22. Livius, Titus (59-17 BC)
Historiae Romanae decades [Italian]. apud Sanctum Marcum (Vitus Puecher), 30 May - 20 July 1476.
Three volumes, folio (372x260 mm). I. Collation: [*8, 1-310, 46, 510, 68, 7-910, 108, 11-1410, 15-168, 1710, 188].  leaves, first and last leaves blank. II: Collation: [*12, 1-510, 612, 76, 814, 9-1210, 138, 146, 1512, 1610, 176].  leaves, first and last leaves blank. III: Collation: [*10, 1-310, 48, 5-610, 7-88, 9-1410, 158].  leaves. Text in two columns, 55 lines. Type: 98R. On the opening leaf of each volume contemporary white vinestem two-side border on green, blue and crimson ground with clusters of gold-rayed discs at the extremities, including a five-line illuminated initial in gold on vinestem ground; on the lower panel laurel wreath with empty shield, surrounded by gold- rayed discs. Numerous penwork initials alternately in red or blue, with extensions in red, blue or violet. Contemporary, possibly Florentine, uniform binding, with light variants in tooling of the covers. Hazel brown goatskin over wooden boards, panelled in blind with fillets and borders of foliate motifs. The central spaces filled with small tools in geometrical pattern. At the centre of the covers of the third volume an eight-point star, decorated with knotwork motif. Brass clasps preserved (four in the first two volumes, three in the third one), cornerpieces. Spines with four large raised bands, title inked on parchment label. Parchment pastedowns and flyleaves. Minor losses to the spines. In modern brown boxes. A very fine set, printed on strong paper. Light foxing and browning in places; a few pale fingermarks.
Provenance: from the library of the Florentine Serzelli family; Jacopo Serzelli (sixteenth-century ownership inscription 'Jacopo Serzelli' on the recto of the first leaf in each volume); Biblioteca Bardi-Serzelli (nineteenth-century ex-libris on each pastedown).
Rare first edition of the Italian translation of Titus Livius' Roman History (Ab urbe condita), presented in a splendidly illuminated three-volume set in its original uniform binding. This is the fourth book issued from the printing house established in the palace of San Marco in Rome, which was active in the papal city between 1475 and 1477/78. This press seems to have been led by Vitus Puecher and used fonts similar to those employed by Jacobus Riessinger.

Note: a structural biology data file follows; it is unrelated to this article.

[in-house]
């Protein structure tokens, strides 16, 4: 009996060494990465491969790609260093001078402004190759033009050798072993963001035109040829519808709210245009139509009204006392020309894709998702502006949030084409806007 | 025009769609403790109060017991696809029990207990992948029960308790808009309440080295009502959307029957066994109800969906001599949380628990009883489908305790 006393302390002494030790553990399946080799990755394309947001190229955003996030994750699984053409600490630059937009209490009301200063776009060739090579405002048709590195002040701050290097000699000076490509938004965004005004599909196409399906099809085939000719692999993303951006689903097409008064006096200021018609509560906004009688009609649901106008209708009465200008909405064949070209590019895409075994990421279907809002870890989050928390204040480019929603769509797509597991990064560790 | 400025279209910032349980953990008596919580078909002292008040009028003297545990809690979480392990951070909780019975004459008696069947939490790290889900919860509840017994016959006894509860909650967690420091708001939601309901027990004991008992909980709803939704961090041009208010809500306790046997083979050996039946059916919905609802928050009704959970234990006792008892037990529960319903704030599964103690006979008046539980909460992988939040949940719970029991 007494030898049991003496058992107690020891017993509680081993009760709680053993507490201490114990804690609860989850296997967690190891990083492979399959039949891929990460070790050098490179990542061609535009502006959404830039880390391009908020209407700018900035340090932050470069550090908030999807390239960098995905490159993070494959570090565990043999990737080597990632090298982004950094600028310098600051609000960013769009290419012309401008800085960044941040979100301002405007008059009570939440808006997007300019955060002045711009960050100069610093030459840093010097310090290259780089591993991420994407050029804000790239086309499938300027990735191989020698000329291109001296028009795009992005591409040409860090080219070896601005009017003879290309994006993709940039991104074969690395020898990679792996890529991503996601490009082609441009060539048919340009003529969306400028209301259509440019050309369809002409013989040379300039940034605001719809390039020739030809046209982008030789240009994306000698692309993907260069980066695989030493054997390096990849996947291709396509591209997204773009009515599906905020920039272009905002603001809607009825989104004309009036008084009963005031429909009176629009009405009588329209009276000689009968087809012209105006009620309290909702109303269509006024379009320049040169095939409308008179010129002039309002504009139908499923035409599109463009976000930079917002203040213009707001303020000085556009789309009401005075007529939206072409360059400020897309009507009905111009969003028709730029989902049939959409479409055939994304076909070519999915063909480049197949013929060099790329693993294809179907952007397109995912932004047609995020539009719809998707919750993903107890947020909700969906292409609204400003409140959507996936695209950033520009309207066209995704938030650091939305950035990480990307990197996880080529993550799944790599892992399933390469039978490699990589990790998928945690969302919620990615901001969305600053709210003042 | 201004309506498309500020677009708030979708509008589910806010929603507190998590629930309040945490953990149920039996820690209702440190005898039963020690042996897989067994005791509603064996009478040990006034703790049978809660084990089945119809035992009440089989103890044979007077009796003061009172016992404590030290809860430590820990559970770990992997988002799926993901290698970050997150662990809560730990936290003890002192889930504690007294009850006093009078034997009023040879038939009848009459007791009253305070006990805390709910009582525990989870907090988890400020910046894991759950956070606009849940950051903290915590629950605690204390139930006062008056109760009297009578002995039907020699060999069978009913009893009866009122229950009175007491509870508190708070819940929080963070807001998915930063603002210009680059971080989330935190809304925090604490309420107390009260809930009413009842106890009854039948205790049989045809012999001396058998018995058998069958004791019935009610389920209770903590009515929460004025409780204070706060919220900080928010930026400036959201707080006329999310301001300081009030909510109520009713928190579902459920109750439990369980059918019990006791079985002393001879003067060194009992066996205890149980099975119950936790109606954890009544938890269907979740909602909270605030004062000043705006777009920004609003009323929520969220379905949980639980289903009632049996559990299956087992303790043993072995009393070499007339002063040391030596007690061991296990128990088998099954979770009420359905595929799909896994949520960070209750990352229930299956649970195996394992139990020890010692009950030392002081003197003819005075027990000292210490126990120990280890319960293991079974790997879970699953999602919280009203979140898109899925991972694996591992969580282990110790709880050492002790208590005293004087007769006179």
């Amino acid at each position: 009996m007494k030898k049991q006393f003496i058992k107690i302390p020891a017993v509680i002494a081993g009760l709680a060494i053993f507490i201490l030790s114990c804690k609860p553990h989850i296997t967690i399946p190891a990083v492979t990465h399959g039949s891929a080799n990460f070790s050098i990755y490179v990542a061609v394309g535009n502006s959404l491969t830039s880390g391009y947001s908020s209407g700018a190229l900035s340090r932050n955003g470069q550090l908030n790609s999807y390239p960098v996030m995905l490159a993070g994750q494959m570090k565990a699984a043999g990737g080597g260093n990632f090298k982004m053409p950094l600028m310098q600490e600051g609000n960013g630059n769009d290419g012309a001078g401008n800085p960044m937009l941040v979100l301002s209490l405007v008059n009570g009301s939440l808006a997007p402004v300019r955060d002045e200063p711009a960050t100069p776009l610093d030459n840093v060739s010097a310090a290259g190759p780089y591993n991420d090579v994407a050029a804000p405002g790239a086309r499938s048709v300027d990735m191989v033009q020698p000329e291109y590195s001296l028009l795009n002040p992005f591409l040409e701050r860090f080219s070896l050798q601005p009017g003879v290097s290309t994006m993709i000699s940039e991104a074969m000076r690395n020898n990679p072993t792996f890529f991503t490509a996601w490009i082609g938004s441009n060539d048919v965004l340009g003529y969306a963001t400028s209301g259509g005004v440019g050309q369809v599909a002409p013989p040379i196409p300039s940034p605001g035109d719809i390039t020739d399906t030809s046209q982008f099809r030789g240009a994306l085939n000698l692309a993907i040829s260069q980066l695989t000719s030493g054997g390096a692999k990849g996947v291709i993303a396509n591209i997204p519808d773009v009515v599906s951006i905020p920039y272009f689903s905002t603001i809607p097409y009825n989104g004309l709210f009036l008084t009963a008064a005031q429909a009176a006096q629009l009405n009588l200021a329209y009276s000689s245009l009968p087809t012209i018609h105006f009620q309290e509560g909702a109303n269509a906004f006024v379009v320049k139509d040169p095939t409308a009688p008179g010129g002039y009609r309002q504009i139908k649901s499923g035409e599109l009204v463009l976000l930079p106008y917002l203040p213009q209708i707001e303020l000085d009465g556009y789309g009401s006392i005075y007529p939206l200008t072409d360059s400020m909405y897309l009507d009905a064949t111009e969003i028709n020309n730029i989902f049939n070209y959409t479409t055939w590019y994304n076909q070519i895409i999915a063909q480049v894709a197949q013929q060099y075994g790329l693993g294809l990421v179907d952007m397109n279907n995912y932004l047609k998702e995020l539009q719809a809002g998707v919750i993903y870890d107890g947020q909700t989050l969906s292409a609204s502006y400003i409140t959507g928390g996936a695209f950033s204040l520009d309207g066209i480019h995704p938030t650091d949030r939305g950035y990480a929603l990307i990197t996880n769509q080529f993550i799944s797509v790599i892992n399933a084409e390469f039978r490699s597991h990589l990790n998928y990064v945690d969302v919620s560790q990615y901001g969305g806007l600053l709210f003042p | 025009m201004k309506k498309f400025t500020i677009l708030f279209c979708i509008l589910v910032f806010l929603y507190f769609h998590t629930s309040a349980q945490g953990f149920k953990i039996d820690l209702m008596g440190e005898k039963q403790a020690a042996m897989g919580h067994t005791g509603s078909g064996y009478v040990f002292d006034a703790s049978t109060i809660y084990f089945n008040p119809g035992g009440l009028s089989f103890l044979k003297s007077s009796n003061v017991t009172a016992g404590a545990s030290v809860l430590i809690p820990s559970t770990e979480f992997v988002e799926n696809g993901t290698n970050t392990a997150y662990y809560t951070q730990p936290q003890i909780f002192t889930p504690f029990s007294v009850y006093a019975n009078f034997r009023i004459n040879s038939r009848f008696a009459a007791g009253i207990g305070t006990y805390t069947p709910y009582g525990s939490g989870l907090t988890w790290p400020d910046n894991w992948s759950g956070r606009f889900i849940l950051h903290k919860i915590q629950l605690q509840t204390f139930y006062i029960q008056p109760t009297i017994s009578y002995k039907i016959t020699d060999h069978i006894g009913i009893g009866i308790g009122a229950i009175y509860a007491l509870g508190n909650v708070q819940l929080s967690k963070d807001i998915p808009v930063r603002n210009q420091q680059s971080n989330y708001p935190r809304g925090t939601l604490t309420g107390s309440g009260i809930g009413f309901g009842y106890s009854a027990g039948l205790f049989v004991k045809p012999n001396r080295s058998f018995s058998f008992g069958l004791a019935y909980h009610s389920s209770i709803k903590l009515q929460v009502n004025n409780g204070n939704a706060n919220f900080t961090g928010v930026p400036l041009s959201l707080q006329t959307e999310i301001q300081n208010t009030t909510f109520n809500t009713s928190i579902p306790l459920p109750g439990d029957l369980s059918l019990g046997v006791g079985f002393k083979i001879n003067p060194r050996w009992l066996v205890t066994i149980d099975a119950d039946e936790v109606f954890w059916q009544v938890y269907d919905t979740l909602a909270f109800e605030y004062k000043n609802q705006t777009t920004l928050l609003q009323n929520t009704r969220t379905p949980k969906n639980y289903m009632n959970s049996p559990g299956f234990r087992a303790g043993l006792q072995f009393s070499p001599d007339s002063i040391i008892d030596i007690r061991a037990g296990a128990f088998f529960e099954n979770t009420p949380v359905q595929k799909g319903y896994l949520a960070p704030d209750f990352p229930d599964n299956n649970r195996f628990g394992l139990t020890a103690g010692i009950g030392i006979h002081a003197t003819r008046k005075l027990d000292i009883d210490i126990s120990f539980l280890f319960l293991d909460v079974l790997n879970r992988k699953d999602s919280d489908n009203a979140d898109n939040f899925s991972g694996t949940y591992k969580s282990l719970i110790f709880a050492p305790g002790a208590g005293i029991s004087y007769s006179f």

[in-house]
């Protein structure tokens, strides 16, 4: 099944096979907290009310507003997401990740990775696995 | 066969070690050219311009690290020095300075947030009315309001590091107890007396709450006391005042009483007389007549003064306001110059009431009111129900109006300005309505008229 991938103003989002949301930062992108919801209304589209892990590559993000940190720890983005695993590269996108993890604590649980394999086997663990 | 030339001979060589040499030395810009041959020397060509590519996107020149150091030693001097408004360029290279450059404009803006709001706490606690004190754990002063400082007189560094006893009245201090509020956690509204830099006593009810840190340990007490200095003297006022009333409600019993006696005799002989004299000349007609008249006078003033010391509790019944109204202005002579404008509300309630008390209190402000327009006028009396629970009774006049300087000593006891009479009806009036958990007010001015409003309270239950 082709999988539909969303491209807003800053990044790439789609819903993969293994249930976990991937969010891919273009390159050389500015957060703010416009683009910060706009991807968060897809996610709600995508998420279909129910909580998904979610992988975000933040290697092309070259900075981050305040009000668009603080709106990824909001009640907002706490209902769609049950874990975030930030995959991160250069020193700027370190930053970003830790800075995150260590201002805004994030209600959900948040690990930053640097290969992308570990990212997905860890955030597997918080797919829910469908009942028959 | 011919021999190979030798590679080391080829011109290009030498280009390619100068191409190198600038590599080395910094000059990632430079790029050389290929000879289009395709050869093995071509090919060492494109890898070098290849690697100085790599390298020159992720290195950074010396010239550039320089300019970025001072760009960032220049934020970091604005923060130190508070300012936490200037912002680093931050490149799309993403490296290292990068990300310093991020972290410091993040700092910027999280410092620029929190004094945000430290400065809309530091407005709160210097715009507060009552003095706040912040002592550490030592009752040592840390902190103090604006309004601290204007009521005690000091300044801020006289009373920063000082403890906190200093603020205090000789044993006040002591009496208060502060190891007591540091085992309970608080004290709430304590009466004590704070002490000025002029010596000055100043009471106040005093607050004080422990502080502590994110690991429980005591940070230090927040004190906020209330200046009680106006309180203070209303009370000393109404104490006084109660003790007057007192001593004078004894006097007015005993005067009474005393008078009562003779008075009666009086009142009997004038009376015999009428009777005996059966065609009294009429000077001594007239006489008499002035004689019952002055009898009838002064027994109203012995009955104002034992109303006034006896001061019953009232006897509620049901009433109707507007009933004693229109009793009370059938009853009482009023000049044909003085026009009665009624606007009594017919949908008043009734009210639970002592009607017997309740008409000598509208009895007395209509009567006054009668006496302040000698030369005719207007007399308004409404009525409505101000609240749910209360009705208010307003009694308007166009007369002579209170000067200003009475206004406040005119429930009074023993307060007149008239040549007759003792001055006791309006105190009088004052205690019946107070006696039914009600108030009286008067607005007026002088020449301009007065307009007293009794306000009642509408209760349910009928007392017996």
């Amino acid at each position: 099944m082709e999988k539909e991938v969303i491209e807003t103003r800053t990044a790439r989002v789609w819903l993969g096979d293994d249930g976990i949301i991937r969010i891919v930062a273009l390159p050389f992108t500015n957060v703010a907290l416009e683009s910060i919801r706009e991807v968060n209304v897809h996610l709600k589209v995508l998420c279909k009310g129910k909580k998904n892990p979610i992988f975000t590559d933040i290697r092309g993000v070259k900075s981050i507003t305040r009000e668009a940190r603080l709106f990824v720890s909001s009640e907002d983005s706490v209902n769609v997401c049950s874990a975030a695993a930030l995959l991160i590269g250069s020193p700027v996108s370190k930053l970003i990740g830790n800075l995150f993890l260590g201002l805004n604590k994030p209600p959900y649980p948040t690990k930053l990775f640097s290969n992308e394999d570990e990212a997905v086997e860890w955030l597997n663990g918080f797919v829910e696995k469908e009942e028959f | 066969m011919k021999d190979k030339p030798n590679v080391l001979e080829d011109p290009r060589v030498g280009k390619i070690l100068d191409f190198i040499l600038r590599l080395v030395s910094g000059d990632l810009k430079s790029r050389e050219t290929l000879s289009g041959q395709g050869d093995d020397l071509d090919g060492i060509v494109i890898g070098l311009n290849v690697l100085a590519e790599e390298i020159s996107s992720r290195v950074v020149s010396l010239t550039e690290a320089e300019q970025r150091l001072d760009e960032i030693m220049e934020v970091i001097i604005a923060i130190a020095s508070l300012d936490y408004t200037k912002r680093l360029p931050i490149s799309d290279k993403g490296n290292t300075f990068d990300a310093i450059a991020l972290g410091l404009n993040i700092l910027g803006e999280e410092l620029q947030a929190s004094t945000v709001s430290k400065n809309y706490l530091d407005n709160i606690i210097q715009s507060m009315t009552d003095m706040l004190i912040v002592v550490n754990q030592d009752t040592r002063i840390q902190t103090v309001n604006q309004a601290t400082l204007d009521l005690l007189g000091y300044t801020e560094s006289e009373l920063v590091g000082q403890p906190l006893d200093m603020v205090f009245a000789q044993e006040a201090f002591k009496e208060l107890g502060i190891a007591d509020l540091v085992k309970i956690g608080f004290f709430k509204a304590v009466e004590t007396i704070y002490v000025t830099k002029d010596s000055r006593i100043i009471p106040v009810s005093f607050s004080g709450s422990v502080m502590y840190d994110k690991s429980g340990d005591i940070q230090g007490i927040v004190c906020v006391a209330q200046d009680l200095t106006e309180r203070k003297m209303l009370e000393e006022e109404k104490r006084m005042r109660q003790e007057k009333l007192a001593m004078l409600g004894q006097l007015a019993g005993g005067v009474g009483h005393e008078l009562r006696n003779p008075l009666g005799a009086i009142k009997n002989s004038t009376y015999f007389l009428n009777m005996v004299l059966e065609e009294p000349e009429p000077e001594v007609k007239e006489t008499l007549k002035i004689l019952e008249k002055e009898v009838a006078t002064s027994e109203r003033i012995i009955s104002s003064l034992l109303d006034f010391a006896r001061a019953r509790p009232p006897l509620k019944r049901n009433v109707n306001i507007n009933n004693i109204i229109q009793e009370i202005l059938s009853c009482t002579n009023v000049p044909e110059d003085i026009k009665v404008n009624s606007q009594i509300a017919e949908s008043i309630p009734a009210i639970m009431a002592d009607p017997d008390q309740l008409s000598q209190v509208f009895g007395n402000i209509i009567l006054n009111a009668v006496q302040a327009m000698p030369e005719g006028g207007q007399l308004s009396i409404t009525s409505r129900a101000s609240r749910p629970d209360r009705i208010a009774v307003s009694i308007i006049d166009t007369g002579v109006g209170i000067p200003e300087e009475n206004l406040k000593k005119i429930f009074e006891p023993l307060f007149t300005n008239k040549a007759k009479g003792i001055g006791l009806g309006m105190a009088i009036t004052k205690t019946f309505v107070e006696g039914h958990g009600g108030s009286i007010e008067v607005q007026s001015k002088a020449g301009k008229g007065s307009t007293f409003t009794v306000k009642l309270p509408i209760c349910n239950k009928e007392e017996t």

The text of Livius' History survives in ten books referred to as Decade, but only three of the original fourteen were known in the late Middle Ages, with the first, third, and fourth books eventually circulating together.
This Roman edition is of the greatest importance for the history of Italian literature, combining the names of two of the so-called 'Three Crowns', Giovanni Boccaccio and Francesco Petrarca. In fact, the translation into Italian vernacular of the third and the fourth Decade has been attributed to Giovanni Boccaccio (1313-1375), who would likely have had the opportunity to work on a manuscript owned by his close friend Francesco Petrarca (1304-1374). Boccaccio met the great poet from Arqua for the first time in Florence in 1350, and it was Petrarca who encouraged him to study the Greek and Latin classics, transforming him into a great classical scholar and quintessential Renaissance Man. However, the identity of the translator for the first Decade, who worked from a manuscript containing the French version of Livius' text, remains unknown to this day.
Boccaccio's translation contributed significantly to Livius' renewed popularity during the Italian Renaissance, and the Historiae Romanae decades became a model for humanist historiography.
The first volume of the set presented here is complete with the dedicatory epistle from the 'Cartolaio fiorentino' Giovanni Bonaccorsi to Giovanni Bernardo di Nicolò Cambini, often lacking in the recorded copies.
Complete sets of this Roman edition are very scarce in the libraries, and rarely appear on the market. An additional noteworthy feature in the set presented here is in its original uniform binding, finely blind tooled with a geometric pattern, and in all likelihood executed in Florence. The central star-shaped tool used for the covers of the third volume is in fact a characteristically Florentine element, of mudéjar inspiration. Further, the style of the illumination recalls that of artists active in the late Quattrocento for the leading Florentine bookseller Vespasiano da Bisticci.
HR 10144; GW M18508; BMC IV, 65; IGI 5782; Goff L-251; Flodr Titus Livius, 17; M. T Casella, Tra Boccaccio e Petrarca. I volgarizzamenti di Tito Livio e di Valerio Massimo, Padova 1982; G. Tanturli, “Il volgarizzamento della quarta Deca di Tito Livio”, in T. De Robertis, C. M. Monti et al. (eds.), Boccaccio autore e copista, Firenze 2013, pp. 125-127; B. Casini, I “Libri d'oro” della nobiltà fiorentina e fiesolana, Firenze 1993, pp. 25-26; Philobiblon, One Thousand Years of Bibliophily, no. 22.